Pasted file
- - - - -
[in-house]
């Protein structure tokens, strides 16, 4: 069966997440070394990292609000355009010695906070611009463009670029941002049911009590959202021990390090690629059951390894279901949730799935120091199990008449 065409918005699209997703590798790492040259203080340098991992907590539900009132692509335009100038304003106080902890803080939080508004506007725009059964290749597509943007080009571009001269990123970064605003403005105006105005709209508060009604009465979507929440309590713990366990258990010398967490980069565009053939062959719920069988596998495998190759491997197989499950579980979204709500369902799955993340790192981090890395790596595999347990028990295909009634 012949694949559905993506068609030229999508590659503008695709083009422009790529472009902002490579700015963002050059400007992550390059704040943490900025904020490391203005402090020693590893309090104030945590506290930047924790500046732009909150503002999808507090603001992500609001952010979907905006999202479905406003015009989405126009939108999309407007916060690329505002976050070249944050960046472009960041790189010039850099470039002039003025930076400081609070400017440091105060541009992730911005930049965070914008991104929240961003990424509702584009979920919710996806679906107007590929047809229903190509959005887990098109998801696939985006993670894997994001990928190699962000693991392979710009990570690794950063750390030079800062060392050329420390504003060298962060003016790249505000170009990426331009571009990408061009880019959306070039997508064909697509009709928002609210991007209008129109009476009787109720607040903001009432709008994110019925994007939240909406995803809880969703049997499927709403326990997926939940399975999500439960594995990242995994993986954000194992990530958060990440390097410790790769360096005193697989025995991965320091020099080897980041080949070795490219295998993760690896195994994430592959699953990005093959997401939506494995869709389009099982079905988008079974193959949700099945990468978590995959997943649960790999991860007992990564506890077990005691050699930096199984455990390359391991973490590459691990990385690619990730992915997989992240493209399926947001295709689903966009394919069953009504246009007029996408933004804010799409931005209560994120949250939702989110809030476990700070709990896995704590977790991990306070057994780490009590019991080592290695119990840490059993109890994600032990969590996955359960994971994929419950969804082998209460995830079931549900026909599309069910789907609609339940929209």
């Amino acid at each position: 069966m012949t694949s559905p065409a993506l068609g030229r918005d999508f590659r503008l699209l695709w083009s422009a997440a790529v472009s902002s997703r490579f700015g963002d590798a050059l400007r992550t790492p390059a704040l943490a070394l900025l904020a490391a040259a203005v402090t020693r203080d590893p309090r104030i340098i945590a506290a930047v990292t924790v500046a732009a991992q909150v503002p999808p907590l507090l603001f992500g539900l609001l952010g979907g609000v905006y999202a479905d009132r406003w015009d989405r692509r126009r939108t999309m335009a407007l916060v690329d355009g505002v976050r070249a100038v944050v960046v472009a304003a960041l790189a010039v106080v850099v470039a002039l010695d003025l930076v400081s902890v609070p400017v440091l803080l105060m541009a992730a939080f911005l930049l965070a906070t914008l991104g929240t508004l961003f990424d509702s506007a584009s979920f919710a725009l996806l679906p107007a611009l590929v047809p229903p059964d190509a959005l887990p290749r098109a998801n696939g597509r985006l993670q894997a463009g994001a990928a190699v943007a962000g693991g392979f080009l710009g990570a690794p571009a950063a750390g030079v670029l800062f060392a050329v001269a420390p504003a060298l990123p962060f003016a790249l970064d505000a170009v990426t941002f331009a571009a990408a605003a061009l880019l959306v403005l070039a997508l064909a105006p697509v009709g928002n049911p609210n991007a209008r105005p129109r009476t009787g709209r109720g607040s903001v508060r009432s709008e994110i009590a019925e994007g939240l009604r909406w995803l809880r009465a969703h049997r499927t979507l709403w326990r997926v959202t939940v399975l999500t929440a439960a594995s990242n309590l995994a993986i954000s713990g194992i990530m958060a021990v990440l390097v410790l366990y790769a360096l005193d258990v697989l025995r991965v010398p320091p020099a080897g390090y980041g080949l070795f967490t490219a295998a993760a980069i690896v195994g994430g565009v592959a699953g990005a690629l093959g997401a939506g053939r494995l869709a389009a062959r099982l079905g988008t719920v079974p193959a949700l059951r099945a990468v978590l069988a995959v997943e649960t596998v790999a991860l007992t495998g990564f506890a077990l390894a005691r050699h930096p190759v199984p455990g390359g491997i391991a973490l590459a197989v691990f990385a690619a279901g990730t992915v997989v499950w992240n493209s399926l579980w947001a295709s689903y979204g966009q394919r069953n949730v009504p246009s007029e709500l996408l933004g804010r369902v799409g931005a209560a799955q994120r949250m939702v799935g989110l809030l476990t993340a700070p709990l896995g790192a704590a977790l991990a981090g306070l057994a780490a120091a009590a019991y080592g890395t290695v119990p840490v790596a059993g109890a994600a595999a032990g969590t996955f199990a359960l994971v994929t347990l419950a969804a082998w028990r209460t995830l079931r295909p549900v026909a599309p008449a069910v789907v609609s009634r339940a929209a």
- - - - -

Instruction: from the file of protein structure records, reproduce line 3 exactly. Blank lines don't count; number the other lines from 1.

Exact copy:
């Amino acid at each position: 069966m012949t694949s559905p065409a993506l068609g030229r918005d999508f590659r503008l699209l695709w083009s422009a997440a790529v472009s902002s997703r490579f700015g963002d590798a050059l400007r992550t790492p390059a704040l943490a070394l900025l904020a490391a040259a203005v402090t020693r203080d590893p309090r104030i340098i945590a506290a930047v990292t924790v500046a732009a991992q909150v503002p999808p907590l507090l603001f992500g539900l609001l952010g979907g609000v905006y999202a479905d009132r406003w015009d989405r692509r126009r939108t999309m335009a407007l916060v690329d355009g505002v976050r070249a100038v944050v960046v472009a304003a960041l790189a010039v106080v850099v470039a002039l010695d003025l930076v400081s902890v609070p400017v440091l803080l105060m541009a992730a939080f911005l930049l965070a906070t914008l991104g929240t508004l961003f990424d509702s506007a584009s979920f919710a725009l996806l679906p107007a611009l590929v047809p229903p059964d190509a959005l887990p290749r098109a998801n696939g597509r985006l993670q894997a463009g994001a990928a190699v943007a962000g693991g392979f080009l710009g990570a690794p571009a950063a750390g030079v670029l800062f060392a050329v001269a420390p504003a060298l990123p962060f003016a790249l970064d505000a170009v990426t941002f331009a571009a990408a605003a061009l880019l959306v403005l070039a997508l064909a105006p697509v009709g928002n049911p609210n991007a209008r105005p129109r009476t009787g709209r109720g607040s903001v508060r009432s709008e994110i009590a019925e994007g939240l009604r909406w995803l809880r009465a969703h049997r499927t979507l709403w326990r997926v959202t939940v399975l999500t929440a439960a594995s990242n309590l995994a993986i954000s713990g194992i990530m958060a021990v990440l390097v410790l366990y790769a360096l005193d258990v697989l025995r991965v010398p320091p020099a080897g390090y980041g080949l070795f967490t490219a295998a993760a980069i690896v195994g994430g565009v592959a699953g990005a690629l093959g997401a939506g053939r494995l869709a389009a062959r099982l079905g988008t719920v079974p193959a949700l059951r099945a990468v978590l069988a995959v997943e649960t596998v790999a991860l007992t495998g990564f506890a077990l390894a005691r050699h930096p190759v199984p455990g390359g491997i391991a973490l590459a197989v691990f990385a690619a279901g990730t992915v997989v499950w992240n493209s399926l579980w947001a295709s689903y979204g966009q394919r069953n949730v009504p246009s007029e709500l996408l933004g804010r369902v799409g931005a209560a799955q994120r949250m939702v799935g989110l809030l476990t993340a700070p709990l896995g790192a704590a977790l991990a981090g306070l057994a780490a120091a009590a019991y080592g890395t290695v119990p840490v790596a059993g109890a994600a595999a032990g969590t996955f199990a359960l994971v994929t347990l419950a969804a082998w028990r209460t995830l079931r295909p549900v026909a599309p008449a069910v789907v609609s009634r339940a929209a």